Boondocking for Beginners

You might be a long-time RVer, but maybe you are ready for a new and exciting challenge. 

Boondocking has gained more traction over the last several years as the RVing community has prioritized distance and privacy. But what is Boondocking and why are more and more weekend warriors partaking in this method of camping? 

Boondocking is camping without hookups, and it can be a great way to save money and see some beautiful scenery. While it can be challenging at first, with a little practice you'll be able to do it like a pro! In this article, we will give you 5 tips for beginner boondockers so you can get outdoors and off the grid. 

Do Your Research

Boondocking is not for everyone, and it's important to know what you're getting into before you try it. Make sure you understand the basics of boondocking before taking the plunge.  Boondocking is mostly about being self-sufficient, so you need to make sure your RV is outfitted for dry camping. This means having enough water and holding tanks, bringing along adequate solar power, a generator, and making sure your batteries are in good shape.

You also need to research where you're going to boondock. Boondocking on BLM land is different than boondocking on national forest land, for example. Each type of land has its own rules and regulations that you need to be aware of.

Websites are out there to help you with your research. check trusted online resources like Campendium, FreeCampsites, iOverlander, to find good and safe locations for your adventures. 

Once you've done your research and are confident in your abilities, it's time to hit the road! Now that you know where you're going, what to do, and how you are going to do it, it's time for tip #2 for new boondockers... Planning ahead.

Plan Ahead

One of the most important aspects of boondocking is planning ahead. This means more than just finding a spot on a map and showing up. Boondocking requires you to be completely self-sufficient, which means you need to plan for everything.

Start by making sure your RV is outfitted for proper boondocking. This means looking at your off-grid power system and assuring you will be able to camp with the right amount of power for longer than your planned stay.  You should also take a look at your water situation. Boondocking spots are not always near a water source, so you need to make sure you have enough fresh water to last the duration of your stay.

It's also important to plan for food and supplies. When boondocking, you won't have easy access to a grocery store,  so you need to make sure you have enough food and supplies for your entire stay. This includes non-perishable food items, as well as anything else you might need. Don’t forget to make sure your RV is outfitted with a good refrigeration option for off-grid camping. Everchill 12-Volt Refrigerators are built for boondocking and off-the-grid applications with easy solar charging capabilities. 

Boondocking can be a great way to save money and see some beautiful scenery, but only if you plan ahead!

The third tip we have for new boondockers is to start small.

Start Small

Don't try to boondock for two weeks your first time out. Start with a weekend trip, or even just one night. This will give you a chance to get used to the boondocking lifestyle and make sure it's really for you. You can always extend your trip if you're having a good time.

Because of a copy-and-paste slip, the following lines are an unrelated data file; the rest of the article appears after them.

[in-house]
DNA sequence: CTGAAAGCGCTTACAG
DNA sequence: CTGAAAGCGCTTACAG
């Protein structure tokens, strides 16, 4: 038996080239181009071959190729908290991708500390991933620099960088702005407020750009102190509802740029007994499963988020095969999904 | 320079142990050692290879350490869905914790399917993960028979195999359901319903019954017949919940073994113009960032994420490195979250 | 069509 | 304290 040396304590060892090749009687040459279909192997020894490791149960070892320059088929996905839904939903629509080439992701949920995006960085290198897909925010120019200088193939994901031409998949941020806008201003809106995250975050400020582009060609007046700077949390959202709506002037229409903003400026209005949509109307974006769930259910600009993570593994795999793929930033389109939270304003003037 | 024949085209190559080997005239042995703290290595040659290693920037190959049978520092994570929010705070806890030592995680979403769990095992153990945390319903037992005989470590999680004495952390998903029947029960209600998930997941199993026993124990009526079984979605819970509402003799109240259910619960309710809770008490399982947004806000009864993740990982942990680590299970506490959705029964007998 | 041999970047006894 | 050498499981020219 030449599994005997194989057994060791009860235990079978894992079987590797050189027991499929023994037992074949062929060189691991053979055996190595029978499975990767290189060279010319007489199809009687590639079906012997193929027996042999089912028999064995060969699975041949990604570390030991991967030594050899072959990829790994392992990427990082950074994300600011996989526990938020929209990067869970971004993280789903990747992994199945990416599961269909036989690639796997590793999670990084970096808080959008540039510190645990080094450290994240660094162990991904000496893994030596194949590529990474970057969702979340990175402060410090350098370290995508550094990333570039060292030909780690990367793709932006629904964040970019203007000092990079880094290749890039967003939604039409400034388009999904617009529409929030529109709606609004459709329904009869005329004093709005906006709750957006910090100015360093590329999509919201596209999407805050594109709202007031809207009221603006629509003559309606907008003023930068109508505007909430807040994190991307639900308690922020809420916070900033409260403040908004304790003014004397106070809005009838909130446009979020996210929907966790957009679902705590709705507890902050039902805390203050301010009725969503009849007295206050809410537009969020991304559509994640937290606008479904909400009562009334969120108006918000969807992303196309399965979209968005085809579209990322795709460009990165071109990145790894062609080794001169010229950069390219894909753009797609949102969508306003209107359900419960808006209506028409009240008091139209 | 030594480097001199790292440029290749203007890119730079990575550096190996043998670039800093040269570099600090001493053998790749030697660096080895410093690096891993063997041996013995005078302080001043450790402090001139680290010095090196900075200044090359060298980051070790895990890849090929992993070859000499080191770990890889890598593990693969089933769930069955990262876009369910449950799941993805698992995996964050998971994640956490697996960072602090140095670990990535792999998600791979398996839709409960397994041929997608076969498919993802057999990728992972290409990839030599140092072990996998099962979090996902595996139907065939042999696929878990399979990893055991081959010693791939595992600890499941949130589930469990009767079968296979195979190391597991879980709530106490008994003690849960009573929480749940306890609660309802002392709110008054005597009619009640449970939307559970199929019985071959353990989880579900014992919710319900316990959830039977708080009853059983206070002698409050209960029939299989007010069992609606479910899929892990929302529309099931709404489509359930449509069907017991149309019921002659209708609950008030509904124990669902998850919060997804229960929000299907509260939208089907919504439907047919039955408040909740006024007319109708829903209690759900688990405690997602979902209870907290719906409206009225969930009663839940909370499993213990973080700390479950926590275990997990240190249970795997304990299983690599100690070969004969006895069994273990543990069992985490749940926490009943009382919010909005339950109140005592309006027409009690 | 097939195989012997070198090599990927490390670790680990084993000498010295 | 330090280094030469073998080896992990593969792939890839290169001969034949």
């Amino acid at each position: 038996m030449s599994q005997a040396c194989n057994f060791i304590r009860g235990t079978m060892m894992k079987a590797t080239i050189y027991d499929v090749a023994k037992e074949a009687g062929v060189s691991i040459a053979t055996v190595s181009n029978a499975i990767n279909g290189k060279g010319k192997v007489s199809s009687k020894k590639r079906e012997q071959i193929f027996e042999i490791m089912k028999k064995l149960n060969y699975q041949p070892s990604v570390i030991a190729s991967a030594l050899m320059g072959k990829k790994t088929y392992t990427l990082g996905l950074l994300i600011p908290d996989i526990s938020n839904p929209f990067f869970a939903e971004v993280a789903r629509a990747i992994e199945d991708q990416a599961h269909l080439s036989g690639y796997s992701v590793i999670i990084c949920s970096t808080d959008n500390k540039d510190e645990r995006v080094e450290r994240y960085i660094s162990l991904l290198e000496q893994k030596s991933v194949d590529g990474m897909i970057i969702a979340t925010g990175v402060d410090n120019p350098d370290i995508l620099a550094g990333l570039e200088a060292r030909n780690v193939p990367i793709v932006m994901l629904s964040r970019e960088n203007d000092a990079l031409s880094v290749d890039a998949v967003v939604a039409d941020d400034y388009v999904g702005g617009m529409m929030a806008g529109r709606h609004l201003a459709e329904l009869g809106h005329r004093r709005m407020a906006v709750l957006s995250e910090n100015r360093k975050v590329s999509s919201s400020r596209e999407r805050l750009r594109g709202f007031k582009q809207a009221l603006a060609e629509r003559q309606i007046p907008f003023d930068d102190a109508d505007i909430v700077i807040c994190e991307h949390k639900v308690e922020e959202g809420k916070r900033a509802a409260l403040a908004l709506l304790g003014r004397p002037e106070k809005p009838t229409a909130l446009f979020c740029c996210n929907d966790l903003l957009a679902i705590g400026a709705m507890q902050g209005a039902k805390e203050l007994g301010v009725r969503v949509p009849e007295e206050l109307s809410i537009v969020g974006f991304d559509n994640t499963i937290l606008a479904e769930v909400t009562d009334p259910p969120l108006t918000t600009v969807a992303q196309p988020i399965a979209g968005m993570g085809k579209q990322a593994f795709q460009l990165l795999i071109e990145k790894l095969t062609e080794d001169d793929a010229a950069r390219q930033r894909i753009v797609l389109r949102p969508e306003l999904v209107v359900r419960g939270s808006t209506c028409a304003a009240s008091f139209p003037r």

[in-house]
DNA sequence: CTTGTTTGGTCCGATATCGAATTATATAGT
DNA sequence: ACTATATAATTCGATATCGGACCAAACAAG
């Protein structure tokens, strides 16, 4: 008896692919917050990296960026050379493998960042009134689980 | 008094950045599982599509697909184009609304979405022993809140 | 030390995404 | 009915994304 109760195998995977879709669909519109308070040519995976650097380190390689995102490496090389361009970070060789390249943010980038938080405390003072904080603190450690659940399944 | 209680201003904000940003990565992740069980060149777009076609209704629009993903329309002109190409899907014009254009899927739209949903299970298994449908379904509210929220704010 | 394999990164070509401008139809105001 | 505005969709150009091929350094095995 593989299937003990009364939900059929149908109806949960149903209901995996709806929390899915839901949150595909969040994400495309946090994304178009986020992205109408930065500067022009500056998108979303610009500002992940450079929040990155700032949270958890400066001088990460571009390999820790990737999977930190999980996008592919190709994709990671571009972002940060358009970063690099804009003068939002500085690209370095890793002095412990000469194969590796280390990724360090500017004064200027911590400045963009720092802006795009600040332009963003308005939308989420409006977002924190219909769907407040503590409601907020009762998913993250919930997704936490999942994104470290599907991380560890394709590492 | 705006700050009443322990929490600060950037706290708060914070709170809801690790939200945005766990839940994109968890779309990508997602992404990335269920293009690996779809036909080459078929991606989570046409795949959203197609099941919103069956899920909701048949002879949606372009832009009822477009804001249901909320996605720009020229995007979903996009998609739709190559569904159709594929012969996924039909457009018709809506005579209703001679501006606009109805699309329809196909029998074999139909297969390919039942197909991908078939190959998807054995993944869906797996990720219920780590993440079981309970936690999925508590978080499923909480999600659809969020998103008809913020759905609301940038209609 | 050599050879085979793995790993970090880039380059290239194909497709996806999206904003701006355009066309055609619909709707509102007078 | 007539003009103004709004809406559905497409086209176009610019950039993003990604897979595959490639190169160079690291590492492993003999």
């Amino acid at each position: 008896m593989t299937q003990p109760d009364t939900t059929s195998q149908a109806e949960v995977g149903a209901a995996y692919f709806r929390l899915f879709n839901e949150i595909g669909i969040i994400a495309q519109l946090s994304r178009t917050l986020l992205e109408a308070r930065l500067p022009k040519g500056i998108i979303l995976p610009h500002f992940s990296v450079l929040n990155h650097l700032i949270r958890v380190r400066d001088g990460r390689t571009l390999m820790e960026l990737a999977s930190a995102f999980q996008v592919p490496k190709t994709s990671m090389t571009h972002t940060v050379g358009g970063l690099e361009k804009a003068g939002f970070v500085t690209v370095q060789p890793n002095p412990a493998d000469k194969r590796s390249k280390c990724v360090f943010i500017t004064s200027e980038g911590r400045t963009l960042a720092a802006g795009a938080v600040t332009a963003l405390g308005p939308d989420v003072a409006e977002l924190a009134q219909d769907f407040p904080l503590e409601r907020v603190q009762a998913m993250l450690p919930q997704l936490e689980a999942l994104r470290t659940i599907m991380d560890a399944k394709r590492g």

It's also a good idea to do the first run when you know a good backup plan is in place. Maybe boondock for a night at a concert or sporting event,  so if things don't go as planned, you're not far from civilization. You can even boondock for a while right in your own driveway just to have the experience of being "unplugged." Boondocking can be a great adventure, but it's important to ease into it.

Now that you know how to get started with boondocking, here are a few more tips to help you make the most of your experience.

Check the Weather

Avoid boondocking for the first time in frigid or sweltering conditions. Extreme weather just complicates matters. If it’s sticky and hot you’re going to need to rely on your AC to stay comfortable. Being mindful of your power consumption is key to boondocking. Needing to run your AC adds an extra challenge you don’t need when you’re learning. Likewise, if it’s cold, you need to run your furnace. Although your furnace likely runs on LP, the fan draws power. When you’re first learning about power consumption, this rookie mistake could put you in a position where you wake up to find your battery is drained.

Try boondocking for the first time in temperatures where the highs are in the 70s and the lows don’t dip below the 50s. In this weather, you won’t need temperature control to keep you comfortable. Of course, you can boondock in other weather conditions, it’s just not as easy and may require a generator. Stack the odds in your favor when you’re starting out by learning to boondock in mild weather.

Have a Backup Plan

Boondocking isn't for everyone, and that's okay.

If you find yourself getting stressed out or not having fun, know when to call it quits and have a backup plan in place. This might mean staying at a nearby RV park or campground or even just heading home early. The most important thing is that you're safe and enjoying the off-grid experience. Boondocking should be an enjoyable time away from your typical amenities, so if it's not, don't force it.

Boondocking can be a great way to camp, but it's not for everyone. If you're new to boondocking, do your research, start small, and ease into it. Be prepared for anything and have a backup plan in place for your safety and comfort. With these tips, you'll be boondocking like a pro in no time!

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